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The NFL Wild-Card Round Entrance Survey

Which team should you trust most this weekend? Which QB will have the best game? And which coach has the most at stake? That and more ahead of wild-card weekend.

Getty Images/Ringer illustration

The Ringer’s NFL writers answer the pressing questions ahead of this weekend’s wild-card round.

1. Which game are you most excited to watch?

Lindsay Jones: Chargers at Jaguars, and it’s not particularly close. I’m sure this will be a popular choice among my colleagues—and it should be. Justin Herbert! Trevor Lawrence! The chance that Brandon Staley will make a bonkers decision (or decisions). An opportunistic and scrappy Jaguars defense. Derwin James Jr. and (hopefully) Joey Bosa. There is a high chance of elite QB play in this game, but also, it’s the Chargers, so we should expect things to get weird. That makes this my must-watch game.

Nora Princiotti: Since it doesn’t seem like Lamar Jackson is going to play this weekend, I’ll take Chargers-Jaguars.

Steven Ruiz: Give me the game with generational quarterbacks who have arms capable of just about anything. I don’t know whether their teams are good enough to advance beyond the next round, so I want to enjoy Herbert and Lawrence as much as I can right now. In the first Jags-Chargers game, the two combined to make about 10 unreal throws … and that was while Herbert was nursing busted ribs and Lawrence was working through early-season issues. If both guys play to their potential, this could be a value-brand version of the Patrick Mahomes–Josh Allen shoot-out we saw last January.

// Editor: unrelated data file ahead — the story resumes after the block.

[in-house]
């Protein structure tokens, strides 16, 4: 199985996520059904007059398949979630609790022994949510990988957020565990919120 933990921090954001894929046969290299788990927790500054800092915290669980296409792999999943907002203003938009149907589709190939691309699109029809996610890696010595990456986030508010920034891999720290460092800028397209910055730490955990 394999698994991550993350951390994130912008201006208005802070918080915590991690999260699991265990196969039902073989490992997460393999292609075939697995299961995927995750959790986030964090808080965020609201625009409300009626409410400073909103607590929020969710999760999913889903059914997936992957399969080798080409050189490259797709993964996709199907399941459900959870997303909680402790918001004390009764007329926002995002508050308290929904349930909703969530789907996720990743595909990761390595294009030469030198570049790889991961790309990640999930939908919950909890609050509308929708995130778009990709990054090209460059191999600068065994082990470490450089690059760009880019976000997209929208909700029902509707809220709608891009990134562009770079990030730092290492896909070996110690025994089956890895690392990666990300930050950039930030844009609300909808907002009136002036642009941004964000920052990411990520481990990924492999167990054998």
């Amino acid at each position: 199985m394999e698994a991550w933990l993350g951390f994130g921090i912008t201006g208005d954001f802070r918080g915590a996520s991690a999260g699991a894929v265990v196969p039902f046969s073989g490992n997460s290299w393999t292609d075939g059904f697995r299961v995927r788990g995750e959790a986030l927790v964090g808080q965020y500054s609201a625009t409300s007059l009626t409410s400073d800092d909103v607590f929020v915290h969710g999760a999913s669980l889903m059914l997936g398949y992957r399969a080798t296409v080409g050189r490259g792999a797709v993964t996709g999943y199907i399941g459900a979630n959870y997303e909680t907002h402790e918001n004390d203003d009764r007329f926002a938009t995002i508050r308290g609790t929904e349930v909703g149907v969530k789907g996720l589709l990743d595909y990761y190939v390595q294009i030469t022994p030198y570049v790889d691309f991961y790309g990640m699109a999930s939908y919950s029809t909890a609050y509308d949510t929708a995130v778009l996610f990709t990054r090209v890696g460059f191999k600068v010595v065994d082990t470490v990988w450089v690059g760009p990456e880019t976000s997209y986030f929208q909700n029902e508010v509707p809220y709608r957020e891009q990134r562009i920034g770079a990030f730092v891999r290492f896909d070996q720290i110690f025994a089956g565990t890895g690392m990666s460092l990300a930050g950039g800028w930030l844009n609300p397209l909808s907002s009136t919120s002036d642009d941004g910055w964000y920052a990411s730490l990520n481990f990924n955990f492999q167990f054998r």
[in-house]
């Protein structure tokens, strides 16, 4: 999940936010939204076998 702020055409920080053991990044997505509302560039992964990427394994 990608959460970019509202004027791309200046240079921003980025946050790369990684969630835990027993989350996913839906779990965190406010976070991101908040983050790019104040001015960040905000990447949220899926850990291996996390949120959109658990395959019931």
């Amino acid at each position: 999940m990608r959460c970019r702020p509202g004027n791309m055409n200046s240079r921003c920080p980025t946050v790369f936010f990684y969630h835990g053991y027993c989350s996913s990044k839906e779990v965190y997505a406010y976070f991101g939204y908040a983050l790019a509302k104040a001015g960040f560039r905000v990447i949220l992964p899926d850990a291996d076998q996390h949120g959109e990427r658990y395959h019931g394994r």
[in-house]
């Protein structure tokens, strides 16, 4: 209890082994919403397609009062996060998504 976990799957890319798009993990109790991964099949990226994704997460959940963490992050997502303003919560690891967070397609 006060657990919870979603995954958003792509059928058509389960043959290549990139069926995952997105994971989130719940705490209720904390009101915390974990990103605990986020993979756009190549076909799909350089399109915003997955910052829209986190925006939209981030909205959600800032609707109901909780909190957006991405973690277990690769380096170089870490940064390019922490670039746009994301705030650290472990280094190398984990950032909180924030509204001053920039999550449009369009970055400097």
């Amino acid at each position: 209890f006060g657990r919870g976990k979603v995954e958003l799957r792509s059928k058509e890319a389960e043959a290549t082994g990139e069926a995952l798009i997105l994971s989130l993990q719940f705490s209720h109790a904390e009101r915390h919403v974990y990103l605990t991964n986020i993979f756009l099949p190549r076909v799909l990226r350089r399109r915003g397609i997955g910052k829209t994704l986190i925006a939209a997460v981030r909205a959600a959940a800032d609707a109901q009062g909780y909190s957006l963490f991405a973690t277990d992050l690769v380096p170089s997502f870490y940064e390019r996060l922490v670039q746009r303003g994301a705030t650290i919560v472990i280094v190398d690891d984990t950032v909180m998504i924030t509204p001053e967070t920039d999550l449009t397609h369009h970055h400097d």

Sheil Kapadia: Bucs-Cowboys. The takes will fly one way or another after that one. If the Bucs win, we’ll immediately get Mike McCarthy and Sean Payton speculation in Dallas, and it’ll be a celebration for the Dak Prescott haters. If the Cowboys win, everyone can come out with their top-five lists for where Tom Brady will play next season (OK, fine, that’s already happening).

49ers QB Brock Purdy
Photo by Ezra Shaw/Getty Images

Danny Kelly: Look, I know I’m biased as one of The Ringer’s resident Seattle fans, and I know San Francisco is favored by a ton, but who doesn’t love a good old-fashioned 49ers-Seahawks playoff tilt? On the Niners side, Brock Purdy is an awesome story, the literal Mr. Irrelevant who came on in relief late in the season and has played like one of the best quarterbacks in the league. On the Seahawks side, it’s hard not to appreciate Geno Smith and his late-career renaissance. This used to be one of the best rivalries in the NFL, and this game could rekindle that dynamic.